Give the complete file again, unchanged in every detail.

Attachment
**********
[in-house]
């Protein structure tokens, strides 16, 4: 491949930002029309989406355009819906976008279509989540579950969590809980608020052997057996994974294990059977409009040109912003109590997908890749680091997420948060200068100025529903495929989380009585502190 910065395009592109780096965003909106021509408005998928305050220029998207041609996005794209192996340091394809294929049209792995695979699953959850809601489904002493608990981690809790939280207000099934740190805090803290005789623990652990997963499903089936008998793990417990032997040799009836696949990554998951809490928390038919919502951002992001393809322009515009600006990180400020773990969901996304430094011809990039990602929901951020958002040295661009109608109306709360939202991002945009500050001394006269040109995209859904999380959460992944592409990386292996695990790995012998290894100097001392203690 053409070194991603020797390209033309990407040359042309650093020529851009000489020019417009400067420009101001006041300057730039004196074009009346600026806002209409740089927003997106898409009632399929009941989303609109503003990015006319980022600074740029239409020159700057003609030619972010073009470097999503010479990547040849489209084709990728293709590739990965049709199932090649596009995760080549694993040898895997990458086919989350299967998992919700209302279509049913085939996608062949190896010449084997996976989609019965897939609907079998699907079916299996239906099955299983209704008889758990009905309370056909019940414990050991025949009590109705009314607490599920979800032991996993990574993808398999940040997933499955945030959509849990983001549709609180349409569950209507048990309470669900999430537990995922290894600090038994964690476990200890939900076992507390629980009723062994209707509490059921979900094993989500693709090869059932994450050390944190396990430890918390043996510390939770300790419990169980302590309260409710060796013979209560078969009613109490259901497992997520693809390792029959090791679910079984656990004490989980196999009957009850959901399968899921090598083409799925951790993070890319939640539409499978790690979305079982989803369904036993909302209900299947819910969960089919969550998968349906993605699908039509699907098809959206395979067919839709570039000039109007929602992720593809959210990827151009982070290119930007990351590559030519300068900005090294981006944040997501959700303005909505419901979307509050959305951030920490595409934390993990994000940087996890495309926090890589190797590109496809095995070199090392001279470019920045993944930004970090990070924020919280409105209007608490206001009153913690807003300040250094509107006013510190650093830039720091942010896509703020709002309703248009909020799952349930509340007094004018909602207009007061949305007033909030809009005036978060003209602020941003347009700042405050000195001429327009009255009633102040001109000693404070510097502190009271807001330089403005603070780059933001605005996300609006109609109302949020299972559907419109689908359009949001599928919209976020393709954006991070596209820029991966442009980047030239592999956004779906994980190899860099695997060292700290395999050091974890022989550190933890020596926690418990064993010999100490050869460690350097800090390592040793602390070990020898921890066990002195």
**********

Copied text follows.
[in-house]
């Protein structure tokens, strides 16, 4: 491949930002029309989406355009819906976008279509989540579950969590809980608020052997057996994974294990059977409009040109912003109590997908890749680091997420948060200068100025529903495929989380009585502190 910065395009592109780096965003909106021509408005998928305050220029998207041609996005794209192996340091394809294929049209792995695979699953959850809601489904002493608990981690809790939280207000099934740190805090803290005789623990652990997963499903089936008998793990417990032997040799009836696949990554998951809490928390038919919502951002992001393809322009515009600006990180400020773990969901996304430094011809990039990602929901951020958002040295661009109608109306709360939202991002945009500050001394006269040109995209859904999380959460992944592409990386292996695990790995012998290894100097001392203690 053409070194991603020797390209033309990407040359042309650093020529851009000489020019417009400067420009101001006041300057730039004196074009009346600026806002209409740089927003997106898409009632399929009941989303609109503003990015006319980022600074740029239409020159700057003609030619972010073009470097999503010479990547040849489209084709990728293709590739990965049709199932090649596009995760080549694993040898895997990458086919989350299967998992919700209302279509049913085939996608062949190896010449084997996976989609019965897939609907079998699907079916299996239906099955299983209704008889758990009905309370056909019940414990050991025949009590109705009314607490599920979800032991996993990574993808398999940040997933499955945030959509849990983001549709609180349409569950209507048990309470669900999430537990995922290894600090038994964690476990200890939900076992507390629980009723062994209707509490059921979900094993989500693709090869059932994450050390944190396990430890918390043996510390939770300790419990169980302590309260409710060796013979209560078969009613109490259901497992997520693809390792029959090791679910079984656990004490989980196999009957009850959901399968899921090598083409799925951790993070890319939640539409499978790690979305079982989803369904036993909302209900299947819910969960089919969550998968349906993605699908039509699907098809959206395979067919839709570039000039109007929602992720593809959210990827151009982070290119930007990351590559030519300068900005090294981006944040997501959700303005909505419901979307509050959305951030920490595409934390993990994000940087996890495309926090890589190797590109496809095995070199090392001279470019920045993944930004970090990070924020919280409105209007608490206001009153913690807003300040250094509107006013510190650093830039720091942010896509703020709002309703248009909020799952349930509340007094004018909602207009007061949305007033909030809009005036978060003209602020941003347009700042405050000195001429327009009255009633102040001109000693404070510097502190009271807001330089403005603070780059933001605005996300609006109609109302949020299972559907419109689908359009949001599928919209976020393709954006991070596209820029991966442009980047030239592999956004779906994980190899860099695997060292700290395999050091974890022989550190933890020596926690418990064993010999100490050869460690350097800090390592040793602390070990020898921890066990002195």